One simple mouth swab is all it takes. A quick DNA test to find your perfect partner – the one you’re genetically made for.
A decade after scientists discover everyone has a gene they share with just one other person, millions have taken the test, desperate to find true love. Now, five more people meet their Match. But even soul mates have secrets. And some are more shocking – and deadlier – than others…
Paperback | 404 pages
Publisher: Del Ray (4th May 2017)
Couldn’t wait to start reading this. After finishing ‘The Passengers’ by John Marrs, I wanted to read other works by him and started with this one. I took it as part of my holiday reading to Tignes, France but it actually took me 4 days to read – which is a long time for me! First impressions were filled with curiosity about the five characters and what journey their paths would take and whether I would be surprised by their endings.
At first glance, I wondered what I was letting myself in for. 5 separate point of views? Was I crazy? Was I going to be able to keep track of all the separate voices and stories or would they become jumbled? Thankfully, I was able to read at a steady pace and understand all of the characters separately as well as collectively as I read. I didn’t have any problem with the multiple POVs and was gripped to the page as I read.
Mandy. Ellie. Jade. Christopher. Nick. Characters that were so vastly different from each other and yet characters that existed cohesively in the same universe. The book plays on the characters to build an idea of the concept of ‘match your DNA’ in a way that takes the reader into the book but also takes them out of it and makes them think of human nature and the lives we lead.
All five perspectives were uniquely different and engaging. There was Mandy who felt she would never get what she desired. Ellie who didn’t think she’d achieve what most others had. Jade who pushed her life forward spontaneously, Christopher who found his life view changing and Nick who realised there was more to life than the black and white lines of the society we live in. I can’t explain too much of the characters because it will spoil the book for you but I was gripped throughout all of the stories and conclude that the way each characters story was ended made perfect sense from the path they travelled.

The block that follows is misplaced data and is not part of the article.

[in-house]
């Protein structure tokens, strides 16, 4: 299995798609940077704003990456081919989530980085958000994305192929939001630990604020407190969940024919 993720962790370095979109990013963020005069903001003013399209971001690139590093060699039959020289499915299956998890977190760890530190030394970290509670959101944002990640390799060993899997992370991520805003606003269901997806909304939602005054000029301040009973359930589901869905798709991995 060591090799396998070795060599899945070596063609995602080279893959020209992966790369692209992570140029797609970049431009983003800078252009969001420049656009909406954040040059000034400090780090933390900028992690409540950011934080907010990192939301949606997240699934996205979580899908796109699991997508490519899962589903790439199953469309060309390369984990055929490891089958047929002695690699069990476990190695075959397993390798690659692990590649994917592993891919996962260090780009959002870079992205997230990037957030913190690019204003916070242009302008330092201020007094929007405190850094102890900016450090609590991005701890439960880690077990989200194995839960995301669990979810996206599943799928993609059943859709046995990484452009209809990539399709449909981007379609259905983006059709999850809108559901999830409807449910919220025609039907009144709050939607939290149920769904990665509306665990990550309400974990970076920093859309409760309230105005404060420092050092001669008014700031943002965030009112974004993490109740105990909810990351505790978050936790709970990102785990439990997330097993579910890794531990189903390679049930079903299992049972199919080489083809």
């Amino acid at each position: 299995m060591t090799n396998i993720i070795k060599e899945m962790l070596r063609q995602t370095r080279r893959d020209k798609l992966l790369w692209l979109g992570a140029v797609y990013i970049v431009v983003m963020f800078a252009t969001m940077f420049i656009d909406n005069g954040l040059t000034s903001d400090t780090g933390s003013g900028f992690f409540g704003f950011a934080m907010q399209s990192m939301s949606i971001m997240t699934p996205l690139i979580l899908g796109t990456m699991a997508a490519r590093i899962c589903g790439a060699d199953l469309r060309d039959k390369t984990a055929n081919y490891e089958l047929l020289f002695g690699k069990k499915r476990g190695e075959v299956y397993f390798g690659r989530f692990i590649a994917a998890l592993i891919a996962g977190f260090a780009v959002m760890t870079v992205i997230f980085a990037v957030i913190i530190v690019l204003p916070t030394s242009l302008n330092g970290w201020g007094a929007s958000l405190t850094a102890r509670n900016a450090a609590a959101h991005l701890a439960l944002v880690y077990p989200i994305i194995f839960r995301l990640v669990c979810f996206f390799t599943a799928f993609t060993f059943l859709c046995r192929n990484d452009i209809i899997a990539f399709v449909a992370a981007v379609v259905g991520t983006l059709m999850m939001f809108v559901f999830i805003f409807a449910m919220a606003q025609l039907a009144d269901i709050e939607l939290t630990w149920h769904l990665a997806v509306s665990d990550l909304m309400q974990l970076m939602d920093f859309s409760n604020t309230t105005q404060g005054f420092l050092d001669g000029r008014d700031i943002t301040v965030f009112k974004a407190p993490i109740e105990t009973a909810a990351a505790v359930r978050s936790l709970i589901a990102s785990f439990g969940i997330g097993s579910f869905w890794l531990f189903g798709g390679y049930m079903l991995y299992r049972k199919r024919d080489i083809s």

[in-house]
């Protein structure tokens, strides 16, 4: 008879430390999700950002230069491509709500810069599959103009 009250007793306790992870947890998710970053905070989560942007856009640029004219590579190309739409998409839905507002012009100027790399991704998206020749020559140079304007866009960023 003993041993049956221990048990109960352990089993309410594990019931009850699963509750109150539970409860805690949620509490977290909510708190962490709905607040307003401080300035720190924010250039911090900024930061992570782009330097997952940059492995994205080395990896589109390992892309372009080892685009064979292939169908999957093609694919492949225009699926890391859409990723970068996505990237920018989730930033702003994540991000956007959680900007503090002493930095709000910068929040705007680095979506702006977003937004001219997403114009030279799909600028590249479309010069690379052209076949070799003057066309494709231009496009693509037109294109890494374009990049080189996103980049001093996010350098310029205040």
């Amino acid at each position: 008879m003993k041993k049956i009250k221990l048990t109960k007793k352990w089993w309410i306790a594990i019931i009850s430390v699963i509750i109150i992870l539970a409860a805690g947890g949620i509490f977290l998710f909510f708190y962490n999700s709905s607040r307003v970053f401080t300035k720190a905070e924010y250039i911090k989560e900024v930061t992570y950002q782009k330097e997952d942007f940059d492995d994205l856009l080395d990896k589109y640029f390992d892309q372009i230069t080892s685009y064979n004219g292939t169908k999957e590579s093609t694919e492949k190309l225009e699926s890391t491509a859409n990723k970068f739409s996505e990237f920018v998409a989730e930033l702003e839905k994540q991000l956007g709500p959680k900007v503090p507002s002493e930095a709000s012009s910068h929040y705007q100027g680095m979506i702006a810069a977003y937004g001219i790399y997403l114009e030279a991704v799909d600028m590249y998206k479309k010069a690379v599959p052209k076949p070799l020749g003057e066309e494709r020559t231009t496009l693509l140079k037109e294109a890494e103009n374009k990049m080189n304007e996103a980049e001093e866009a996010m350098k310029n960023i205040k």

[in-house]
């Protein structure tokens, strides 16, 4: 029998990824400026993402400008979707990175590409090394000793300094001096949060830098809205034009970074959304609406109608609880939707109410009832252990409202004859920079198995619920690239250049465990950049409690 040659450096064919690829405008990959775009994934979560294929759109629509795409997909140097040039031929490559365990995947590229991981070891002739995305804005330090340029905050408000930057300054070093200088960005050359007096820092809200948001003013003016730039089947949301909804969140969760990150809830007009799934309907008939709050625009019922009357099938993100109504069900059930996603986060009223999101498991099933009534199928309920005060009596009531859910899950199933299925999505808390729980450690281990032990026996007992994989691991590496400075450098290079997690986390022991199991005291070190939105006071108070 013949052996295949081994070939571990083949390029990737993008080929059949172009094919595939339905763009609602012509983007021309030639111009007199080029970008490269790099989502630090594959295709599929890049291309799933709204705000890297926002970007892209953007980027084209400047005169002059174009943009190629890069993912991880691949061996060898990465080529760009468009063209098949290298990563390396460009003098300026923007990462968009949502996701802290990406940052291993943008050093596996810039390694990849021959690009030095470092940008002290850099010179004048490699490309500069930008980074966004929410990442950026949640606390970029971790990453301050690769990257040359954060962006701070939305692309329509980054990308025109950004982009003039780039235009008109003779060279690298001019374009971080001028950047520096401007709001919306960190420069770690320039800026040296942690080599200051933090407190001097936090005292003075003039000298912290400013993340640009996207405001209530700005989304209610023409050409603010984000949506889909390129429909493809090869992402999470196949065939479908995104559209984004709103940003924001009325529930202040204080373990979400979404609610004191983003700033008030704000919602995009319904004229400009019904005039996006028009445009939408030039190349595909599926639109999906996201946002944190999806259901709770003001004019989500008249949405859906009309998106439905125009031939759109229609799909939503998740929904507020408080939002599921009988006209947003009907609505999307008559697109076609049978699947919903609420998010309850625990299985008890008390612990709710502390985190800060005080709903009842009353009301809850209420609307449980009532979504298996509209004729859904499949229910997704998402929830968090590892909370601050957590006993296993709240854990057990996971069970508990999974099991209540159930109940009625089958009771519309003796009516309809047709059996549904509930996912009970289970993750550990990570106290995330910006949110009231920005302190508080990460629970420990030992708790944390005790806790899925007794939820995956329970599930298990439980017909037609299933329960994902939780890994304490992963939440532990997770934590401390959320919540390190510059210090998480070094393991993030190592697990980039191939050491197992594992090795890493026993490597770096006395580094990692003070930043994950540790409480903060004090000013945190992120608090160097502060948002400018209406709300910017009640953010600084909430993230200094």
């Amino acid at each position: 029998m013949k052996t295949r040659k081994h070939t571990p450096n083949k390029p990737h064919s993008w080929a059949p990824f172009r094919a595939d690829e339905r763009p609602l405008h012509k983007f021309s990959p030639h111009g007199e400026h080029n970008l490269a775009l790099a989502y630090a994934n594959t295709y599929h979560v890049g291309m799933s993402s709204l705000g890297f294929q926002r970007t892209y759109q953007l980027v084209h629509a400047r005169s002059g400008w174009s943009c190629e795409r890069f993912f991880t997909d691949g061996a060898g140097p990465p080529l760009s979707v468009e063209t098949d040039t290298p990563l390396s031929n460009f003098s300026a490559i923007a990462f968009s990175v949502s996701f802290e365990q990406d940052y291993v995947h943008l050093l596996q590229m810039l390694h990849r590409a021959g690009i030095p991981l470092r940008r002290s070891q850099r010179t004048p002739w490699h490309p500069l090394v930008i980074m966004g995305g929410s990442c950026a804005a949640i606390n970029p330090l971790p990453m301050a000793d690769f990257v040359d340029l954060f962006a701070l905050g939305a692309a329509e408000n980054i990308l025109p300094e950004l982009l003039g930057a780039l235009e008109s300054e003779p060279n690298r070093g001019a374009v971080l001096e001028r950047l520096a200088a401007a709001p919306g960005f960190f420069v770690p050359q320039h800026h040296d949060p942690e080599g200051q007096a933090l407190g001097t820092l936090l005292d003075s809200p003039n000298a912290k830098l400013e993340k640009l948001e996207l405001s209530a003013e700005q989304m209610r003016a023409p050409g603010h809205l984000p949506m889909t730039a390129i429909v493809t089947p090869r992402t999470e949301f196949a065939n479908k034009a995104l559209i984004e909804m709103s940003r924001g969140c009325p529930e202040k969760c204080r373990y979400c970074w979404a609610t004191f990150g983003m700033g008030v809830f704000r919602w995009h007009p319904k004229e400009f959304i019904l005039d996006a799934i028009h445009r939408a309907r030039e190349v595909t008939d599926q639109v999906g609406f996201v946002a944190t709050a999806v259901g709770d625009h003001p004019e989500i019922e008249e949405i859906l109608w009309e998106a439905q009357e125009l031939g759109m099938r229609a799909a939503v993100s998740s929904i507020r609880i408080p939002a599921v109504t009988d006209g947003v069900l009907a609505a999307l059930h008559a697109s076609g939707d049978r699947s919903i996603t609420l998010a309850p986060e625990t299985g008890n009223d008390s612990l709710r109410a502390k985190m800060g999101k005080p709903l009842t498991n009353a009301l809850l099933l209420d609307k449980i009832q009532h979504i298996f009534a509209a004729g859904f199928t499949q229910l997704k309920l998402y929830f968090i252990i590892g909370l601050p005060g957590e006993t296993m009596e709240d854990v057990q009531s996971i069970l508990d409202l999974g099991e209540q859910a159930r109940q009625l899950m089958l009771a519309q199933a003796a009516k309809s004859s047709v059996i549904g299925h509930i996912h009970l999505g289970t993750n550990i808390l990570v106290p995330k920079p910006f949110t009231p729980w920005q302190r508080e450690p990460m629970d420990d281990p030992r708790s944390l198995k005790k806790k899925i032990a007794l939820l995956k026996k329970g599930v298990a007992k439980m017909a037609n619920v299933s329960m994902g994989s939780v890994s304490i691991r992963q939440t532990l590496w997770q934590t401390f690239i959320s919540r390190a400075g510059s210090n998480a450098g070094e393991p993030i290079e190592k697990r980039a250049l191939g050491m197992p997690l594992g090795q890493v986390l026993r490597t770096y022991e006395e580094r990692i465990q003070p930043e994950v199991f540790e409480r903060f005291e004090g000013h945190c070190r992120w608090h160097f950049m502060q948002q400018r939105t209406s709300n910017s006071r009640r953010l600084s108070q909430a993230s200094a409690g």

I was invested in the story and the characters and the general feel of the book. I found visualising it was easy to do and it became rather vivid as I continued reading. I was able to individually picture the five different characters and their story as it progressed but I was also able to view the individual stories as a whole.
It’s funny because I loved reading this and found it to be an intensely gripping read but if I hadn’t already been introduced to John Marr’s writing and had looked this book up on Amazon, I would have felt suspicious about getting it because of all the – inaccurate in my opinion – 1 stars that are on the first page of the reviews. I believe, that I have read a different book to those bad reviews, or perhaps I just had a better understanding of the novel. Either way, I thought this was uniquely different from ‘The Passengers’ but written in the same style that made it feel familiar and relaxing (and yes, I know that ‘The One’ was published before ‘The Passengers.’)
I think it is difficult to execute a thriller narrative that has so many avenues to explore. The majority of thrillers I read are small on character mass – but no less enjoyable – whereas this one felt more like a 3D read and played out like a film in my head, rather than a straight-laced thriller – not sure if that makes sense?
I get excited when I find a new author who just clicks for me. John Marrs is the first click for 2020. I thought this book was interesting, tugging on a near future that didn’t seem too far-fetched. The story felt very believable and I found that I could connect to all the characters mentioned on some level. It wasn’t just that I enjoyed this book, I was excited to read it and eager to get to the end of it. I’m two for two now with John Marrs. There is no doubt in my mind that by the end of this year I’ll have all his works on my shelf!